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I live in Bedford, England. Having retired from teaching; I am now a research student at the University of Bedfordshire researching into Threshold Concepts in the context of A-level Physics. I love reading! I enjoy in particular fiction (mostly great and classic fiction although I also enjoy whodunnits), biography, history and smart thinking. I have also recently become a keen playgoer to London Fringe Theatre. I enjoy mostly classics and I read the playscripts and add those to the blog. I am a member of Bedford Writers' Circle. See their website here: http://bedford-writers.co.uk/ Follow me on twitter: @daja57

Tuesday, 4 July 2017

"Seven brief lessons on Physics" by Carlo Ravelli

This was the last book read by my dad before he died. He was an electronics engineer all his life. He worked on radar during World War II. Later he worked on the very first computers, meeting Alan Turing and Norbert Weiner. After that he researched radiocarbon dating, discovering that a fragment of wood found on Mount Ararat wasn't old enough to come from the Ark, and finally he worked as part of the team that created radio-controlled clocks.

In fewer than 80 pages, Rovelli talks about General Relativity, Quantum Physics, Cosmology, Particle Physics, Loop Quantum Physics, Thermodynamics and the nature of time, and Ourselves; I have taught Physics for 33 years and I have been a human for even longer and yet I still, repeatedly, learned fascinating things from this brilliant book. Plus it is superbly written and it tells so eloquently of the joys and challenges of being a scientist.

Just some of the brilliant insights from this wonderful little book.
  • "the gravitational field is not diffused through space; the gravitational field is that space itself." (p 6) This is a triumph of Descartes over Newton: a vortex space rather than one filled with action-at-a-distance. Space undulates. :
    • light curves round heavy objects
    • time goes more quickly at altitude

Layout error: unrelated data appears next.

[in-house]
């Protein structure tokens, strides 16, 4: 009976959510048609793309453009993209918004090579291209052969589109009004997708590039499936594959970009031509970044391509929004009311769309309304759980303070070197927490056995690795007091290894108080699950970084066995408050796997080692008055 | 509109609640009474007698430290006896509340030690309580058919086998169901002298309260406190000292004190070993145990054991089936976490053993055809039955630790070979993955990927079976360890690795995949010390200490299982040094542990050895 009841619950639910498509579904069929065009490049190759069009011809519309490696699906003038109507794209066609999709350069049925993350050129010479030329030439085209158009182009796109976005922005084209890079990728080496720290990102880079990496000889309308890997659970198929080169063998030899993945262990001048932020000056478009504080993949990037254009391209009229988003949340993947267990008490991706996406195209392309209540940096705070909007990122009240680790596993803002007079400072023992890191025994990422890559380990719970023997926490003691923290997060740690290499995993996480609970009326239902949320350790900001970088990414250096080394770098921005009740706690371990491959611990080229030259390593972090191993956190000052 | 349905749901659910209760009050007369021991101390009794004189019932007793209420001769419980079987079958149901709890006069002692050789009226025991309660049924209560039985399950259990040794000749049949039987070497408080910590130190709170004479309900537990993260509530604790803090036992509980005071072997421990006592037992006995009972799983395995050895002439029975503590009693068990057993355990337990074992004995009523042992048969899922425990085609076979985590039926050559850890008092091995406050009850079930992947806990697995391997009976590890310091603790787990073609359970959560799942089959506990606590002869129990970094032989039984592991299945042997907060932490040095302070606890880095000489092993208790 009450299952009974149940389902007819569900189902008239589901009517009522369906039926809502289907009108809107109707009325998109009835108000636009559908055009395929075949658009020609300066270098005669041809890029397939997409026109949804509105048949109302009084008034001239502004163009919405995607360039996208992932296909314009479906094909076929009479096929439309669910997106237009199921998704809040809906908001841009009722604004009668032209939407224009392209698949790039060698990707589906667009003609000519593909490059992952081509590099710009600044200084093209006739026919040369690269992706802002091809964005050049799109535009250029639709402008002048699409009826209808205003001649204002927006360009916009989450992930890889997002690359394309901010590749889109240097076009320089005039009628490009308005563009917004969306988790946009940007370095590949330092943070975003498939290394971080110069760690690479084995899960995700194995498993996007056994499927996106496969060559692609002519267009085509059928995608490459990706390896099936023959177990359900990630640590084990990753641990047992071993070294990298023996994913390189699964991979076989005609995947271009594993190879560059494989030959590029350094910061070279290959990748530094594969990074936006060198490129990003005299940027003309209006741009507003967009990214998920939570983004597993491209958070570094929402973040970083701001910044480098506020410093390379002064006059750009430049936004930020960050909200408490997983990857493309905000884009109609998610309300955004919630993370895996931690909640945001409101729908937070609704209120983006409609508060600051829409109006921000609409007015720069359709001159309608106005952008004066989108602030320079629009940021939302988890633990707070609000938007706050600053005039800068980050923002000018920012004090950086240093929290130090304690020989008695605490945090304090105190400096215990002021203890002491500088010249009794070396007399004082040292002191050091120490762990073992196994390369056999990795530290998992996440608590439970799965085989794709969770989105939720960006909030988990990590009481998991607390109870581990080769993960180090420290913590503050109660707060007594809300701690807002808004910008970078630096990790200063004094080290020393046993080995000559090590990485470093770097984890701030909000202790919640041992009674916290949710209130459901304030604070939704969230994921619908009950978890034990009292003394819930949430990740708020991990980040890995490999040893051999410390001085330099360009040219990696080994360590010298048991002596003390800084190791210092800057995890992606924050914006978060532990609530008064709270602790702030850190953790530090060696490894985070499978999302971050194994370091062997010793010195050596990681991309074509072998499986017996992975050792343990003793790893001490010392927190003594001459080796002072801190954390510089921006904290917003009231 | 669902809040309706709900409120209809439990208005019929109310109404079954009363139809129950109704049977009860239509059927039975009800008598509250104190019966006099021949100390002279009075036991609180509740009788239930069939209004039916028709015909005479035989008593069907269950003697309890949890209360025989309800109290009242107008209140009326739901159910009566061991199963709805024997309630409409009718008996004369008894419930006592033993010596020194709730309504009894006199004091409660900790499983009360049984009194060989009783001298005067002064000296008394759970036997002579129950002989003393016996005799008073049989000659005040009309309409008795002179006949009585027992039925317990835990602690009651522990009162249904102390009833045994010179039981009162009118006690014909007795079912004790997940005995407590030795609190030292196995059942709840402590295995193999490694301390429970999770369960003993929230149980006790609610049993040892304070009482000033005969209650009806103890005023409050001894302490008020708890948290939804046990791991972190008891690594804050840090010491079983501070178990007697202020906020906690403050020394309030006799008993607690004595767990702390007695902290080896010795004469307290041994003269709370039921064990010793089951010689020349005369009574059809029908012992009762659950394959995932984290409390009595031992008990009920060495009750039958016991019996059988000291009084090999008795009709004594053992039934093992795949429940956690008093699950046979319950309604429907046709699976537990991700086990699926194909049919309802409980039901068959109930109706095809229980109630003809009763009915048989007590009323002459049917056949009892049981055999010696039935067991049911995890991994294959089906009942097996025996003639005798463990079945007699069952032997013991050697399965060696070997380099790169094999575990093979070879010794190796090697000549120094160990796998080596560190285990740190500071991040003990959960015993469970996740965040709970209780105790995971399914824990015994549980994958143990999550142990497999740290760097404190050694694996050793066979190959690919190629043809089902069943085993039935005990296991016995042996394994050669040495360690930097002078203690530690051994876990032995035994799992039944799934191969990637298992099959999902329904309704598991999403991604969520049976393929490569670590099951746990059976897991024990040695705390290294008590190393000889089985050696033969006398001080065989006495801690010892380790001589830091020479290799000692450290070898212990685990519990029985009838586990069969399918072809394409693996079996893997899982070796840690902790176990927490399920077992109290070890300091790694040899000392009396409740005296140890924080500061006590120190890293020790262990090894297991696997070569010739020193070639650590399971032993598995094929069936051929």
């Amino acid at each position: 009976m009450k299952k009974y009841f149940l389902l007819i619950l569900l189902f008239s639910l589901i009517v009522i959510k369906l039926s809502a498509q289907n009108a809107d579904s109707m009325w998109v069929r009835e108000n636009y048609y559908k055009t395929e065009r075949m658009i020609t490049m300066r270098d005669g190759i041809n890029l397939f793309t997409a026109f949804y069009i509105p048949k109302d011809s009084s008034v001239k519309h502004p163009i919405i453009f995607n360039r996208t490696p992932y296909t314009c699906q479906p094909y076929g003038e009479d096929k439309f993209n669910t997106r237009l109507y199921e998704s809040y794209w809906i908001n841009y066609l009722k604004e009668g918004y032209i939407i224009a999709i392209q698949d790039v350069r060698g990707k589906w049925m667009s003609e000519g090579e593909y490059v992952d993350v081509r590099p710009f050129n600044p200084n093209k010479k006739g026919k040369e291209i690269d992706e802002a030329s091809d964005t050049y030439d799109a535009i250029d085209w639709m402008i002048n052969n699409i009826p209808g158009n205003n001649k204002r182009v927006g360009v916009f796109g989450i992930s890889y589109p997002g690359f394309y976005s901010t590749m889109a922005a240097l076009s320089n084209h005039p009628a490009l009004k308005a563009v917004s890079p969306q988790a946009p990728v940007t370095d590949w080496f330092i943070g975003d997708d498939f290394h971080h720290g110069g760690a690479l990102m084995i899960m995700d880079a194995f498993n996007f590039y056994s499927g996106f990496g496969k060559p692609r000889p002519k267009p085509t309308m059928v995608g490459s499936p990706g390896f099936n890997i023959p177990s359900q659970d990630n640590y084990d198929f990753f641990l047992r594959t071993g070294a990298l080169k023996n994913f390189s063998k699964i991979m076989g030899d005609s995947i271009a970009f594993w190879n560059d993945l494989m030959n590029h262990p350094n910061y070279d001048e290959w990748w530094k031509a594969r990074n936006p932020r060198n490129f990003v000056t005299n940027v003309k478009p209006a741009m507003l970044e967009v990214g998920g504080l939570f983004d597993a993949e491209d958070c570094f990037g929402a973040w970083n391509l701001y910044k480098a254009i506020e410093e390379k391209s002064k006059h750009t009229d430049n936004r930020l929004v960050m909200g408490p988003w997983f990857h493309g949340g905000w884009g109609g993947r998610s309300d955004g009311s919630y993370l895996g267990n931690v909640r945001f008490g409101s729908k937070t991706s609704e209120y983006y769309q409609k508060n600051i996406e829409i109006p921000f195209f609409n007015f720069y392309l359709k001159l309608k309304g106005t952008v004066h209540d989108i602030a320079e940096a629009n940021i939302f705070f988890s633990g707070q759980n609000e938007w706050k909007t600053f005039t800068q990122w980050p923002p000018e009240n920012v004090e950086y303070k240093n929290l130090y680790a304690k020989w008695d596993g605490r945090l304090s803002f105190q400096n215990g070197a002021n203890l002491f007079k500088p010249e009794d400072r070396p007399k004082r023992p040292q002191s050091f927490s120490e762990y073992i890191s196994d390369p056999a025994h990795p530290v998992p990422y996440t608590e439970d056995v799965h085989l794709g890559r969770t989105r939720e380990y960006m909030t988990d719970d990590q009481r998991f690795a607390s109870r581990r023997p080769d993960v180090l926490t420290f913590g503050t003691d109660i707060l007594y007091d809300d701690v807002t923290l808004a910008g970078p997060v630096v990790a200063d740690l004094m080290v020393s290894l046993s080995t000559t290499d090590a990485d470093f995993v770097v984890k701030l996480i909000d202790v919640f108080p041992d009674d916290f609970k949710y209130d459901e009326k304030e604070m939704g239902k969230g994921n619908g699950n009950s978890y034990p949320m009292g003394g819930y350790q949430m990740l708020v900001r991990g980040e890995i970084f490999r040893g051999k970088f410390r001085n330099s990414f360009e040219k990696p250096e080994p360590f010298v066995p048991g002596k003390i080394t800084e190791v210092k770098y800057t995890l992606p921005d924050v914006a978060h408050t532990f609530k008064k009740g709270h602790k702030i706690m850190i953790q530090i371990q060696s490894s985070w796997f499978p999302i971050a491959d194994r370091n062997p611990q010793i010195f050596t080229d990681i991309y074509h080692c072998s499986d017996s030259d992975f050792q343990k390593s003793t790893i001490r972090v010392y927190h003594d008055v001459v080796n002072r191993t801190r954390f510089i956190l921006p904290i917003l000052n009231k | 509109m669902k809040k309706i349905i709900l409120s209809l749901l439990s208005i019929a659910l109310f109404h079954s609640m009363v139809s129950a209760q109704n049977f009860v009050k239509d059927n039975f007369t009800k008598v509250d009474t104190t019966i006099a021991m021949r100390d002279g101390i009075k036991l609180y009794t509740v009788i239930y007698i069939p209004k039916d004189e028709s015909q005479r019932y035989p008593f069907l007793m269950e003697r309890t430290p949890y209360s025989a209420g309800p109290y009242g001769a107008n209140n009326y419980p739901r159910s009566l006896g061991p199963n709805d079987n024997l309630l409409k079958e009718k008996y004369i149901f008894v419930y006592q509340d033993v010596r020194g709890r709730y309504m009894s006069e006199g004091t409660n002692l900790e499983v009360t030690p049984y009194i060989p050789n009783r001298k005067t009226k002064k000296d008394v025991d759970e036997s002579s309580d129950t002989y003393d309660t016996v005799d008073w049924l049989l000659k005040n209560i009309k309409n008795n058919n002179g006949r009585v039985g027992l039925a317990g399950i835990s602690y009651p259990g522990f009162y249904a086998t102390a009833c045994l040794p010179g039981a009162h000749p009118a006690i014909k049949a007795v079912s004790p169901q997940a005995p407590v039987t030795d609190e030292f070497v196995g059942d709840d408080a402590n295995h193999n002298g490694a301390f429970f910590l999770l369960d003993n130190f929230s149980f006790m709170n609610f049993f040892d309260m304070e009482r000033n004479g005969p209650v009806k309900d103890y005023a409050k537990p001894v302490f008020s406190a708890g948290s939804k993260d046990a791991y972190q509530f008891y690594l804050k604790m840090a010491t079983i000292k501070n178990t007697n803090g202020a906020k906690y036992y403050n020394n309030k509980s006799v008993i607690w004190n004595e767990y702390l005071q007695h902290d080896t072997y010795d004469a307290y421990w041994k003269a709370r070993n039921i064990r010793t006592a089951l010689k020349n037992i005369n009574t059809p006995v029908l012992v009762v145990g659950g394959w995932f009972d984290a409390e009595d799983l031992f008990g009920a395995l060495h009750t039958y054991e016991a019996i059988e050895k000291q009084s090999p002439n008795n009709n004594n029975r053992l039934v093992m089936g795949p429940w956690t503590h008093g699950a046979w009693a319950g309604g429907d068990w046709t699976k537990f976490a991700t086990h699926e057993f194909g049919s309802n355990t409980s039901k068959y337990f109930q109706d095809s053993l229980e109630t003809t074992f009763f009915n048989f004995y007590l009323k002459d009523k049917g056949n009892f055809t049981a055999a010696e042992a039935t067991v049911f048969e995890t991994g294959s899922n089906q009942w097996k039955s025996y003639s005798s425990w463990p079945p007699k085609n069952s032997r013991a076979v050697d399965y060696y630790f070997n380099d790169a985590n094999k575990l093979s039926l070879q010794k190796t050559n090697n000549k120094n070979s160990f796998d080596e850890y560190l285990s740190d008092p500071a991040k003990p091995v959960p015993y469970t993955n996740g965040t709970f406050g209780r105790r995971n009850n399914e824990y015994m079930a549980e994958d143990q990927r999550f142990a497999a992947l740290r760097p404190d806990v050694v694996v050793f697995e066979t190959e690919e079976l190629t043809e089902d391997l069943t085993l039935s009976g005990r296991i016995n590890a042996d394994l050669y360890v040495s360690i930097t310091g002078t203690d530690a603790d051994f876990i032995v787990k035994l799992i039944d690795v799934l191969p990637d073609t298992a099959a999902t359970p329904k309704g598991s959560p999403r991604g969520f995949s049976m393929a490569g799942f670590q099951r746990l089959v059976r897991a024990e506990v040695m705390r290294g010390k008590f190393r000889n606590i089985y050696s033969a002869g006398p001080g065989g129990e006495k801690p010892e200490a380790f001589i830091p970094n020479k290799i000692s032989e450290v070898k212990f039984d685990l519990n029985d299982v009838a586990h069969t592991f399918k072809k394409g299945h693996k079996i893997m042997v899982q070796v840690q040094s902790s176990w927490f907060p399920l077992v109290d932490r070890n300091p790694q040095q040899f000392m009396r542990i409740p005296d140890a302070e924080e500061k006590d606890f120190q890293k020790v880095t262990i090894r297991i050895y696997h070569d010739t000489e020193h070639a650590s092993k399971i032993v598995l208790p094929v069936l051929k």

• black holes exist
    • "space cannot stand still; it must be expanding" (p 8)
    • "space moves like the surface of the sea" (p 9)
  • "Why does the periodic table have this particular structure, with these periods, and with the elements having these particular properties? The answer is that each element corresponds to one solution of the main equation of quantum mechanics." (p 15)
  • "an electron is a series of jumps from one interaction to another. When nothing disturbs it, it is not in any particular place. It is not in a 'place' at all." (p 15)
  • Loop Quantum Gravity proposes that space is quantised in very small linked rings: "Space is created by the linking of these individual quanta of gravity" (p 41) 
  • "The passage of time ... is born in the world itself in the relationship between the quantum events that comprise the world and are themselves the source of time." (p 42). 
  • "Our universe may have been born from a bounce in a prior phase, passing through an intermediate stage in which there was neither space nor time." (p 47)
  • "How the gravitational field behaves when it heats up is still an unsolved problem. ... when heat is diffused to the gravitational field, time and space themselves must vibrate ... what is a vibrating time?" (p 56)
  • "There is a detectable difference between the past and the future only when there is flow of heat. Heat is linked to probability; and probability in turn is linked to the fact that our interactions with the rest of the world do not register the fine details of reality ... due to the limitations of our consciousness we only perceive a blurred vision of the world, and live in time." (p 60)
  • "The heat of black holes is a quantum effect upon an object, the black hole, which is gravitational in nature. ... The heat of black holes is like a Rosetta Stone of physics, written in a combination of three languages - Quantum, Gravitational and Thermodynamic - still awaiting decipherment in order to reveal the true nature of time." (p 62)
  • "We are like an only child who on growing up realizes that the world does not revolve around them alone, as they thought when little. They must learn to be one among others. Mirrored by others, and by other things, we learn who we are." (p 65)
  • "All things are continually interacting with each other, and in doing so each bears the traces of that with which it has interacted: and in this sense all things continuously exchange information about each other." (p 68)
  • "It would be absurd to ask whether 'I' can do something different from what the whole complex of my neurons has decided: the two things ... are the same." (p 71)
  • "Our reality is tears and laughter, gratitude and altruism, loyalty and betrayal, the past which haunts us and serenity." (p 74)
  • "We are nature, in one of its innumerable and infinitely variable expressions." (p 74)

  • "And to the very last: doubt." (p 19)

What a way for my dad to end his reading career.

Magnificent. July 2017, 79 pages

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